Site list (GPS fixes)
Walks (GPS tracks)
1976, 1977, 1979,
1982, 1983, 1985,
1986, 1987, 1988,
1989, 2000, 2001,
2002, 2003, 2004,
2005, 2006, 2007,
2008, 2009, 2010,
2011, 2012, 2013,
2014, 2015, 2016,
The Battle of
Expedition log, Summer 2004
Bulnes, Cueva Bolado, Green Sink, etc.
11.06|| Smooth flights; Mike via DUS. Bilbao by
13:15. After the heat of Italy and the UK, 15°C, low clouds and
slight drizzle are a bit of a shock. West to Ruente for lunch at
15:20, followed by a map hunt in Cabezón de la Sal and a return
to Ruente for reconnaissance. Despite the low cloud it soon became
apparent that there is very little surface limestone behind the Fuentona.
On to Llanes; dinner at Rte. Covadonga.
12.06|| Despite promises of sun, the day dawns
grey & wet. Head south via Meré to Arenas where it is still cloudy,
but no rain. New GPS batteries have mysteriously gone to low; Bill
finds he’s somehow broken his camera screen. Then south to the Bulnes
Funicular (€16) and up to Bulnes for a bite of very strong grey
cheese before heading south on foot towards Canal Camburero. Steep
start over slippery rocks and long wet grass to gorge in Canal de
Balcosín with a nice waterfall with a 8m climb on its left, made
quite serious by the wet (there is a bypass around to the west, we
discovered on the way down). Onwards past resurgence and then following
the stream bed (now dry) in thick mist. Our target was the Jou Bajo
at 1050m (about 2km and 400m above Bulnes). Turned back just short
of the target by an even more slippery and exposed climb. Arrived
back at Bulnes very soggy and very ready for lunch; Bill missing
some skin, Mike with strained knee.
Drove slowly back, with a stop at Caldueñín to check the water
level in the cave; drier than 2003. Upstream looked possible but
rather wet. LED lamps worked well. Dinner at Pescador in Llanes.
13.06|| Beautiful blue sky and sun! Reconnaissance
trip in car: Llanes → El Mazuco → Malatería → Rales → Cardoso
→ El Carmen → Arriondas → Ribadesella. Took some photos of Bulnes
and snowy Picos from the Rales–Cardoso road. Lunch at La Parilla,
on the southern outskirts of Ribadesella—a good, if expensive,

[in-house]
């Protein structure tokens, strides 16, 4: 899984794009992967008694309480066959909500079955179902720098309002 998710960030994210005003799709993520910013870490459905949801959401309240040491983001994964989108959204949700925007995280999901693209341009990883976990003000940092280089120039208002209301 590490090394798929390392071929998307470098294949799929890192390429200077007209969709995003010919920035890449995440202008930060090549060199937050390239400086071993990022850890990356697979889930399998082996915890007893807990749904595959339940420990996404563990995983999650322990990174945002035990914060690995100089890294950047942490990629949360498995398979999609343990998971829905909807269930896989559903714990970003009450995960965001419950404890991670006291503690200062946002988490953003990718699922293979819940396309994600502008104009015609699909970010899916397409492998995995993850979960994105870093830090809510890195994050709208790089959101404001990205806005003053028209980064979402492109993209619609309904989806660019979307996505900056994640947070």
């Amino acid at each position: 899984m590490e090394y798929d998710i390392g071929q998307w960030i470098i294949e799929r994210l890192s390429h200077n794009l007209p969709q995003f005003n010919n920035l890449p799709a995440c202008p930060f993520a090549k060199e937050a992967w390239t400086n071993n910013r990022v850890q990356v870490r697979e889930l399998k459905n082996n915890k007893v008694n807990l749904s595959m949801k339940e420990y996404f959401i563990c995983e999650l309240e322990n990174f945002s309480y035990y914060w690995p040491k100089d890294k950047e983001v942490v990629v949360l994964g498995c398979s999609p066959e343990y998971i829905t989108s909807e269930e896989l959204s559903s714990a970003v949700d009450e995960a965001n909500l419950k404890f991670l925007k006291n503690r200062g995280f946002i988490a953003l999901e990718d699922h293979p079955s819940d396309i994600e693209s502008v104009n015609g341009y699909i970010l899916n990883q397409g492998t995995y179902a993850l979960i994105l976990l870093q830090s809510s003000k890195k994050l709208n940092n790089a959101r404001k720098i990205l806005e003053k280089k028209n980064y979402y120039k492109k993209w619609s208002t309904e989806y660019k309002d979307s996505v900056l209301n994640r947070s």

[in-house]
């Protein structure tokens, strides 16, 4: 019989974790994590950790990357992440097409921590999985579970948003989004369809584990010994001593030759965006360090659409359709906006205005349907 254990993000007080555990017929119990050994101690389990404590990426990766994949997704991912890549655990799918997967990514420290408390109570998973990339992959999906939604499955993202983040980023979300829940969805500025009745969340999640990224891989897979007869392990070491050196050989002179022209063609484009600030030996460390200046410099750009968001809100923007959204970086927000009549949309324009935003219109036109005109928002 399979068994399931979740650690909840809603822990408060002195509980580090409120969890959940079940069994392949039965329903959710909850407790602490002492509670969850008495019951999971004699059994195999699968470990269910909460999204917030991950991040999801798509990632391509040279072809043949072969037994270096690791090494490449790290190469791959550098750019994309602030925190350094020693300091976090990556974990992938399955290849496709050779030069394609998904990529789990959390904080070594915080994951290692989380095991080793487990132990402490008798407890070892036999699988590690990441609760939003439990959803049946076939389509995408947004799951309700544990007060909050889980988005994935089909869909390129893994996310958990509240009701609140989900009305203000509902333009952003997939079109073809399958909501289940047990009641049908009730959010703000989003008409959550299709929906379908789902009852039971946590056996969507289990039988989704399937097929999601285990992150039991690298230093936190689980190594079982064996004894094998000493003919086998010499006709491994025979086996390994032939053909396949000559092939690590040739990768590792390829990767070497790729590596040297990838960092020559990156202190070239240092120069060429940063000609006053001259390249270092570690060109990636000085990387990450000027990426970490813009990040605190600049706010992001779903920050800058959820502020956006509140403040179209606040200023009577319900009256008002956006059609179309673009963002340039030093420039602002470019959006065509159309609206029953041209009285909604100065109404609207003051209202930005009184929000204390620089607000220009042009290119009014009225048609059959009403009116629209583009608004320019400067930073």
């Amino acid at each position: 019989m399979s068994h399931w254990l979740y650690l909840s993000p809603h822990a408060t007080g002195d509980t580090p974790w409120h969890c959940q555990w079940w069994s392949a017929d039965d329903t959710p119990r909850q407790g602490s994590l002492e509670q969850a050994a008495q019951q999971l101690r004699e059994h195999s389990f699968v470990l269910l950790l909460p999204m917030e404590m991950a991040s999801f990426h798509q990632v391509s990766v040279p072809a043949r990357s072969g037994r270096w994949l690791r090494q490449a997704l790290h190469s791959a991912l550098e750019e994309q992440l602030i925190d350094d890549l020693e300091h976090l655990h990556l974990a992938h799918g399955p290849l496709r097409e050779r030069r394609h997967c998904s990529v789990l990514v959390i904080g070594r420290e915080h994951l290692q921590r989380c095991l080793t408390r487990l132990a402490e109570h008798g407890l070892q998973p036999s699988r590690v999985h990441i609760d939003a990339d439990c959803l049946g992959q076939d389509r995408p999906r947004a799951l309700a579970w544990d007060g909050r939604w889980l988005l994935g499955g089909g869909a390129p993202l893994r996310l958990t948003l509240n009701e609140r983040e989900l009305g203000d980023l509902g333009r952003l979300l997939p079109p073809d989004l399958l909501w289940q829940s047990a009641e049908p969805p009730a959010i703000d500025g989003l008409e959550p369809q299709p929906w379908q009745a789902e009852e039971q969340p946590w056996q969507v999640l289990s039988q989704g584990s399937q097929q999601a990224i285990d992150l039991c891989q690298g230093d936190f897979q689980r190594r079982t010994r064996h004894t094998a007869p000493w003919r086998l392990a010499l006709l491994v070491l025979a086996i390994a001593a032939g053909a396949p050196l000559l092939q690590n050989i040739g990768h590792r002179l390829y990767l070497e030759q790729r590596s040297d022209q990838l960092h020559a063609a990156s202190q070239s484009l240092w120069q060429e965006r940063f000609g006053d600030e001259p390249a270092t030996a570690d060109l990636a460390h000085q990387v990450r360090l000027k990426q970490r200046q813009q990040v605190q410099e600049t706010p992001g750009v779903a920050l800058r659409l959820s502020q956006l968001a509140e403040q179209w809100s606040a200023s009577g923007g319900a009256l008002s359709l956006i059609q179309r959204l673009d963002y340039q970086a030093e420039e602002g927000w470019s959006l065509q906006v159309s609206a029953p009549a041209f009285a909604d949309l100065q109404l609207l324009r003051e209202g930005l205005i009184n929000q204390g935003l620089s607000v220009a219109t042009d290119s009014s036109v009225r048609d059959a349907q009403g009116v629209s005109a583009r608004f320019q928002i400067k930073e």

fish restaurant. Anchoas, navajas (razor shellfish), pescado
vario (80€ for two). On the way back to Llanes stopped near
Piedra and walked around at the foot of the Sierra De Cuera where
there might be a resurgence, near the base of (and admiring from
afar) the zig-zag path up over the saddle of Collado la Prida to
‘Green Sink’ (OUCC 1970 »).
Had some sidra and then off to Sidrería Cabañón » in Naves (well signposted from near the Autovia
exit at San Antolín), which we had discovered last year, for dinner.
Lacón con patatas, chorizo criollo (sausages), setas
con cabrales, and costillas (spare ribs). All excellent.
14.06|| After checking e-mail in town, blue skies
beckoned us back into the mountains above El Mazuco. We drove up
the track nominally reserved for agricultural vehicles at La Tornería
(also a possible approach to Viango). First we descended SE over
a saddle into multiple depressions in woodland. | There are no
streams and none of the depressions seemed likely to contain entrances.
Back up the hill again and to then descend SW towards a real streamway.
This comes out of a small sumped cave entrance, the Ojo del Río
(shown right; source of the Bolugas on the map). Looking east
from this junction of two valleys one can see a small cliff face
some 60m away in the central hill, as described in the OUCC 1970
report. Cueva a Sul is found here; two entrances lead to the waist-deep
pool which was not crossed.
Ojo Del Río Bolugas
Back up the hill again—there must be a better way to reach these
caves! Lunch on the terrace at El Roxin bar in El Mazuco drummed
up some enthusiasm to walk to Pozo de Fresno. This road was being
improved in 2003 and is now suitable for cars, and there is an adequate
parking place near paddocks some 400m from the village on the saddle
overlooking the impressive Bolugo depression. Instead of turning
west towards Fresno as planned, we explored east contouring above
La Boriza resurgence and up the valley towards Cueva a Sul. This